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THE TILEHURST END: Why the Super League would kill the ‘impossible dream’

Reading v Cardiff City The minute's silence for Prince Philip.

It was rather apt that plans for the European Super League were revealed on the sixth anniversary of Reading’s FA Cup semi-final with Arsenal.

That game epitomised everything good about football’s values of fair competition and equal opportunity. Unfancied and unfashionable underdogs going toe-to-toe with one of the country’s best teams – who were at that point second in the Premier League – and taking them all the way to extra time.

Pavel Pogrebnyak against World Cup winner Per Mertesacker. Alex Pearce against the South American flair of Alexis Sanchez. These should have been mismatches, but on that sunny day in the capital they were equals.

Just getting to the semi-final was incredible and a once in a generation feeling as a supporter. Sure, Reading may not have played any Premier League opposition in their run to Wembley, but it was only their second ever appearance at that stage and first for 87 years.

Teams who place 19th in the second tier are not ‘meant’ to get to the last four of major cup competitions. But the fact that they can and they do is what makes football so unpredictable and compelling.

In that same season alone in the FA Cup, League Two Cambridge United took Manchester United to a replay.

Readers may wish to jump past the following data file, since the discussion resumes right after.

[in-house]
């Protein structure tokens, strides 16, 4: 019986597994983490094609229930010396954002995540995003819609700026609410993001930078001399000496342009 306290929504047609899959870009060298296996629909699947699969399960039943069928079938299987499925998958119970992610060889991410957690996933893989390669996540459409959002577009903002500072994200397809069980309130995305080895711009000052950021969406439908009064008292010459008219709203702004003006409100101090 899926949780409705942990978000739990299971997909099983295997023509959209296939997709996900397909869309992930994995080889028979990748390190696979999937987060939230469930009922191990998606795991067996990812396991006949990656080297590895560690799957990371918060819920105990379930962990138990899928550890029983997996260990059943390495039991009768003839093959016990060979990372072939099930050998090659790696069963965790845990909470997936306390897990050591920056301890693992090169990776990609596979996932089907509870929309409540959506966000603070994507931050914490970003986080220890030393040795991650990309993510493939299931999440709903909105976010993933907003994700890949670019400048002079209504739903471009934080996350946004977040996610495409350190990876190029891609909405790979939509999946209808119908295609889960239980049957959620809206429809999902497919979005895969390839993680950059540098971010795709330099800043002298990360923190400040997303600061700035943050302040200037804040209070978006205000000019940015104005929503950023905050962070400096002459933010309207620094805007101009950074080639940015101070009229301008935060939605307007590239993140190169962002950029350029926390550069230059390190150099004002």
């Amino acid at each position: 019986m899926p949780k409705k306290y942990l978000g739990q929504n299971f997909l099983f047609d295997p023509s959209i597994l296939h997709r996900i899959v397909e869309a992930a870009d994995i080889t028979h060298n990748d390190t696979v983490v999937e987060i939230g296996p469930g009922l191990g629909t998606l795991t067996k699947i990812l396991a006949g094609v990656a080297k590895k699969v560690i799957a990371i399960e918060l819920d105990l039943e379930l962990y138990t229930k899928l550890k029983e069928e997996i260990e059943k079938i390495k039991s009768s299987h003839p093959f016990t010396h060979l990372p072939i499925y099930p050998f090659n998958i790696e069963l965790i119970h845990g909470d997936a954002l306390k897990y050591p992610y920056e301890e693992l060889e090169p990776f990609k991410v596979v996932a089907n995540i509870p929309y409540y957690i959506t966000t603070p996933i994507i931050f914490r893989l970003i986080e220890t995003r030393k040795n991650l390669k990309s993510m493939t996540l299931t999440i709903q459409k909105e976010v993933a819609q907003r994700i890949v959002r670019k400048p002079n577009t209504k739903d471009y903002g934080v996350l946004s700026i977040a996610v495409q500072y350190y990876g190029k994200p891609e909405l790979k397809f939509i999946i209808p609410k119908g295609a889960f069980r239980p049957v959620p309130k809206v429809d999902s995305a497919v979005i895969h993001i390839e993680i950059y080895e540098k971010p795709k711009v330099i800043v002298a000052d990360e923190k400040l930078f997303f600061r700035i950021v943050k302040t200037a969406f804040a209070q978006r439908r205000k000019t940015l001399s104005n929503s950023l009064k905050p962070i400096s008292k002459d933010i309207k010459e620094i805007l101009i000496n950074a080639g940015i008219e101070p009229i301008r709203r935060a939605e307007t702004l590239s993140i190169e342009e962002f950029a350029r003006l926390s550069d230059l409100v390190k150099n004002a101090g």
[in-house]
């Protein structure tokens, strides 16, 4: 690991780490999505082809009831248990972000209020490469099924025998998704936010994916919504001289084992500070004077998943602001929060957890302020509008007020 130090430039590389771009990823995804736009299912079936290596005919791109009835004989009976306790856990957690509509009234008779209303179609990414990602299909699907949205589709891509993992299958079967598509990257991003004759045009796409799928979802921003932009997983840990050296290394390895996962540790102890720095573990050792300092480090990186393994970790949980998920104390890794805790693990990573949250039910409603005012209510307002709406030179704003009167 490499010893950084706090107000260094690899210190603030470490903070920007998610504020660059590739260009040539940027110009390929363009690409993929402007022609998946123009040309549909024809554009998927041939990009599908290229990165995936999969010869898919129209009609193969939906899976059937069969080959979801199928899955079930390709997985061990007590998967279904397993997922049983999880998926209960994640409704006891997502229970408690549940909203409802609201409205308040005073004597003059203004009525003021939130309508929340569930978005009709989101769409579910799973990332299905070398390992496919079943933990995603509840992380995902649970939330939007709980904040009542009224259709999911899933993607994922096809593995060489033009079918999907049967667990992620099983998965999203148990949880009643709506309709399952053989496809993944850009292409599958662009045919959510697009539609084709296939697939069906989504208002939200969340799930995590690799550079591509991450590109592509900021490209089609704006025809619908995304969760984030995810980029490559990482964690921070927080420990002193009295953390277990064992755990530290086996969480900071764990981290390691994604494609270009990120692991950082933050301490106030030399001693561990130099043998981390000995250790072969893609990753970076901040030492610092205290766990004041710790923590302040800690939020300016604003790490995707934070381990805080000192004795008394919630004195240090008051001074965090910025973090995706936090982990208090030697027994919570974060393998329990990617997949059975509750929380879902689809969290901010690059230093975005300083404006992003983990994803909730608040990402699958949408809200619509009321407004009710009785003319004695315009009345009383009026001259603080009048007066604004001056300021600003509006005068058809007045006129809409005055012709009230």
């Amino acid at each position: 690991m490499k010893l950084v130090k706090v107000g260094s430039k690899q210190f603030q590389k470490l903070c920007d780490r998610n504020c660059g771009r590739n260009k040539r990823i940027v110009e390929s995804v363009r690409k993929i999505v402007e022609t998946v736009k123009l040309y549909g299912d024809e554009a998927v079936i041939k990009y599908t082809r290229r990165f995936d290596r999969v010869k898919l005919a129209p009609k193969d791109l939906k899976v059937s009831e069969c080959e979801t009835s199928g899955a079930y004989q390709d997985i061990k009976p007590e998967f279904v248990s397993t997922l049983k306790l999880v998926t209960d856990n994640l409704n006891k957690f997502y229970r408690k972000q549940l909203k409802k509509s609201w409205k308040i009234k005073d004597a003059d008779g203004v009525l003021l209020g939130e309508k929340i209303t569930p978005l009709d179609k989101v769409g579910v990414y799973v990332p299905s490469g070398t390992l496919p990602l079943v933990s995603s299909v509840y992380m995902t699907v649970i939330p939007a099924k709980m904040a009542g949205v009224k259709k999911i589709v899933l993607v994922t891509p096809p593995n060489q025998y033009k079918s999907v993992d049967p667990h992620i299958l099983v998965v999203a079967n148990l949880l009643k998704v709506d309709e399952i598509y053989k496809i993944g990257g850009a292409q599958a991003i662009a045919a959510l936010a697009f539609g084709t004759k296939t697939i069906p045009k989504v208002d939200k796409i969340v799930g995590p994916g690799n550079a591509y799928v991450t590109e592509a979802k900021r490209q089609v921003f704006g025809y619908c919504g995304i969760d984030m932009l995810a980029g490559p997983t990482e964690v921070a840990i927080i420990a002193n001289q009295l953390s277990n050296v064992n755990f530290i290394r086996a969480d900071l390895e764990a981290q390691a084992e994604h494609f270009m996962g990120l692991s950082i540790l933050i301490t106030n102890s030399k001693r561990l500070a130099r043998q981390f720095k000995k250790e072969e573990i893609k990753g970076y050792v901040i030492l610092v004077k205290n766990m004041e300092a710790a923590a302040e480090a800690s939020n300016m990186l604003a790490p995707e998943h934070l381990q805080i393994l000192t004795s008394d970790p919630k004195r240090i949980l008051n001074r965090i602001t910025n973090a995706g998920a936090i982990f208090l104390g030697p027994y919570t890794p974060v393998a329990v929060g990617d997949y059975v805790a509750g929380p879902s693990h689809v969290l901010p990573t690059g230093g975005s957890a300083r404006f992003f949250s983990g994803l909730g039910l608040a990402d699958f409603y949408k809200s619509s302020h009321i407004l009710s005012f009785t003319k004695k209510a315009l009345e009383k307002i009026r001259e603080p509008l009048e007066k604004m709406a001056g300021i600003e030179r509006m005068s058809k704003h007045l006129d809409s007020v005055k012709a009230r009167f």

League One Bradford City beat Chelsea at Stamford Bridge. Manchester City were defeated at home by Middlesbrough of the Championship. Giant-killings that give fans of every smaller team belief that anything is possible.

It is that belief that any Super League threatens to kill, along with the ideals of integrity and sporting merit. A closed shop for clubs who think that money should equal success and that no one else should have a shot a glory.

Make no mistake: the teams involved would be doing it for the good of no one else but themselves, their own self-importance and the greed of their owners.

Watching these dishonourable owners announce their money-making plans and then sheepishly backtrack over the last few days has reminded me how lucky Reading were to have Sir John Madejski at the helm for over 20 years.

A man who not only had genuine love and care for the team, but who looked out for the town and the community as well.

One of Madejski’s last acts at the club was his contribution to promotion to the Premier League in 2011/12. That promotion was soundtracked by ‘The Impossible Dream’ by Andy Williams.

That is what football is all about: impossible dreams.

As we have learnt this season, it is the hope that kills you. But it is also the hope that keeps us alive, that keeps us coming back for more and that fuels our love for the game. We watch football and support our team in the hope that anything can happen.

That’s why I am proud to support Reading. They allow me to dream. They allow me that release every Saturday or Tuesday to let my emotions get the better of me.

We need that in our lives. We certainly don’t need a European Super League.

By Olly Allen

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